The other week, my friend Michelle and I decided to meet in Chiusi for lunch and then take the train to Montepulciano, a hill town in southern Tuscany near Siena.
Michelle lives in Florence and Chiusi was the prefect half-way point. However, once we were in Chiusi we saw the sporadic train schedule and noticed that there was a bus leaving in thirty minutes. We took it.
It was great move as we later found out that the train station is quite a distance from the hill town. The bus dropped us off right at the bottom of the hill.
I’ve been to Montepulciano once before on a New Year’s Day. It was freezing, packed with tourists, and quite a few places were closed for the holiday. Our day trip was the perfect time to go. It’s wasn’t too crowded and the weather was glorious.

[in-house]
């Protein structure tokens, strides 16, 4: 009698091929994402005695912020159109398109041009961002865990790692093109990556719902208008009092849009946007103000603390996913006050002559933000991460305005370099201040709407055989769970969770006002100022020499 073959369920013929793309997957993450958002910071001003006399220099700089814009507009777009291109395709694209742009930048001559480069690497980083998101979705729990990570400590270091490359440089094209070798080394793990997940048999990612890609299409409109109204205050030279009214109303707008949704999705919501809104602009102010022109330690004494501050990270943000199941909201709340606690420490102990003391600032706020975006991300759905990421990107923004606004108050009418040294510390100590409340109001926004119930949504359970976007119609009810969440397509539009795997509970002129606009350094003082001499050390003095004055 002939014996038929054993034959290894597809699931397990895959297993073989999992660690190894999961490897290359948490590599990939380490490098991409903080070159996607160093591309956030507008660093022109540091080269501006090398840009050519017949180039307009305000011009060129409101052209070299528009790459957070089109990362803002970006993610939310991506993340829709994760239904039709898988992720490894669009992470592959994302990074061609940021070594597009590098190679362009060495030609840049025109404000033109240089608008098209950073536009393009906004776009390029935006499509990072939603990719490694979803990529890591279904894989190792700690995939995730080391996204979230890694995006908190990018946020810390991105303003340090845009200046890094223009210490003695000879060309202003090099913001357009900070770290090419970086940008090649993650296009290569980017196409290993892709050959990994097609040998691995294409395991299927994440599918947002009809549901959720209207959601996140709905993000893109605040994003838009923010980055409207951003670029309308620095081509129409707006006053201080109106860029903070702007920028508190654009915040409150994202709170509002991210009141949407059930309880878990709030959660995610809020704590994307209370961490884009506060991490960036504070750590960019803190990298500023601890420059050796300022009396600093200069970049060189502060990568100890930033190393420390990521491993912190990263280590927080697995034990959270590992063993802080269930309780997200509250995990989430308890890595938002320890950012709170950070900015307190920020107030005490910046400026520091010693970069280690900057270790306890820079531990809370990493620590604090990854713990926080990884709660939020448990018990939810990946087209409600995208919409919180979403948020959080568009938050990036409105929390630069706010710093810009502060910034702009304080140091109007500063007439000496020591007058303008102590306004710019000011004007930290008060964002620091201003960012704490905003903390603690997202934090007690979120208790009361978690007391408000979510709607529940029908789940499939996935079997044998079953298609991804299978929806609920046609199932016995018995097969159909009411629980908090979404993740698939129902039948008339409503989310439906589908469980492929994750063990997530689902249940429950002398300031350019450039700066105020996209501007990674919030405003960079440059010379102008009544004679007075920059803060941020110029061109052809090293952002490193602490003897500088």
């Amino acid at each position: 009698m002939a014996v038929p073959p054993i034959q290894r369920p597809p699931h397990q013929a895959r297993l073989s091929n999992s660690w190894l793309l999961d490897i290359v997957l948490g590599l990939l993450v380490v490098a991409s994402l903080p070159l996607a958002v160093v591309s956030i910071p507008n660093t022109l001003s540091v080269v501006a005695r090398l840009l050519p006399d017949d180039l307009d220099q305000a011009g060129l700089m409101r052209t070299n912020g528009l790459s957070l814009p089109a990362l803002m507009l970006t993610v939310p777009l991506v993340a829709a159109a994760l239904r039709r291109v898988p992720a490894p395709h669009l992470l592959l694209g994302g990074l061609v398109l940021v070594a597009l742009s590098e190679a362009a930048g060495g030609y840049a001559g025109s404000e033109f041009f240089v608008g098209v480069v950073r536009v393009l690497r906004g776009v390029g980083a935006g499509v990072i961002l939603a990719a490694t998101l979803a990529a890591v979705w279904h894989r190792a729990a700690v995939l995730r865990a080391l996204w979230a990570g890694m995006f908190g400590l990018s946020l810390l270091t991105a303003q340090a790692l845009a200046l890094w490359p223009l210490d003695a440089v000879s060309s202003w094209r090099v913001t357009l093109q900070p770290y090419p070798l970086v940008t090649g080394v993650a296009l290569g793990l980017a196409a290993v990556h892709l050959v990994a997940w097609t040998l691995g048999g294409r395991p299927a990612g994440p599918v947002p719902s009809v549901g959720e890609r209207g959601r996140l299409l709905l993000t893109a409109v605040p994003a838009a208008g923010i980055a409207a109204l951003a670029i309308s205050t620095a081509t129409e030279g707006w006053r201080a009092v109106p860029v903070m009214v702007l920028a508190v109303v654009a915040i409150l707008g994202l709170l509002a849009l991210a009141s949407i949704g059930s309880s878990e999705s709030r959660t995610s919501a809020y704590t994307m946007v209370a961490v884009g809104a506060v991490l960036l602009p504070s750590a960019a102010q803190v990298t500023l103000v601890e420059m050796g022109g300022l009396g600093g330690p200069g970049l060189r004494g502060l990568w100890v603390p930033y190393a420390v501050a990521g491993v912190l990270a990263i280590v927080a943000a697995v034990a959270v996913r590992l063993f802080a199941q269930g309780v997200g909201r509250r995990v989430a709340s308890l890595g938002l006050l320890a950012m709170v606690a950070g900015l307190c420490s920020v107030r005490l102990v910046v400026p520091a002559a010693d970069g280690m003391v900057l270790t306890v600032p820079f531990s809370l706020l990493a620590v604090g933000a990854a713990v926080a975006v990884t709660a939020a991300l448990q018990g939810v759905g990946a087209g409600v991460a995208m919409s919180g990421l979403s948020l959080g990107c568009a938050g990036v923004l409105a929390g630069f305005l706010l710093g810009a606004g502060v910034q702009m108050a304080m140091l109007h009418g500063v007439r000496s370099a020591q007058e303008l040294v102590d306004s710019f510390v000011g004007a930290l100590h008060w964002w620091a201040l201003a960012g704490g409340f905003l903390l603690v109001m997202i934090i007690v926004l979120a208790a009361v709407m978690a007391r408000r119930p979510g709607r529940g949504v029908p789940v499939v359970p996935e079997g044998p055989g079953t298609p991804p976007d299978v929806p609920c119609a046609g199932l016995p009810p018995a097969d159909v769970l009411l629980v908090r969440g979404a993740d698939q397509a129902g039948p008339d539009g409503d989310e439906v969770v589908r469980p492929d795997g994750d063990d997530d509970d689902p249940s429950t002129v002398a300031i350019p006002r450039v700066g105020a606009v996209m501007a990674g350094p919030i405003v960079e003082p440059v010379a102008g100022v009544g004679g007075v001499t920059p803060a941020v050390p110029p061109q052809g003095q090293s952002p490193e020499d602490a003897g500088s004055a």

Montepuclciano has a population of about 14,000. It’s known for its Vino Nobile red wine (it’s surrounded by vineyards), its architecture (no major new buildings since the 16th century) and the views.
As you enter the main door/gate, you arrive at The Corso which is the commercial hub of the town. Take this winding street up, and up, until you reach Piazza Grande the beautiful main square. The unfinished brick facade of the Duomo is very striking.
Montepulciano formed an alliance with Florence in 1511. The Medici’s asked two of the most successful architects in Italy, Vignola and Antonio da Sangallo the Elder, to renovate many of the noble families’s palazzi and to make the public spaces grander.
We ended our day in Montepulciano with aperitivi at the historic Caffè Poliziano. We met up with two of Michelle’s friends who were on their way to Umbria. The Caffè was opened in 1886 and is a favorite with the locals for coffee. Of course prices are lower if you stand at the bar. If you can get one of the tiny tables on the small back terrace, do. These views are worth the price
I must to return to Montepulciano and hope to visit Sangallo’s masterpiece, San Biagio. The church is located a few meters from the hilltop’s walls and inspired St. Peter’s Basilica and other churches.
Photos: Me and my iPhone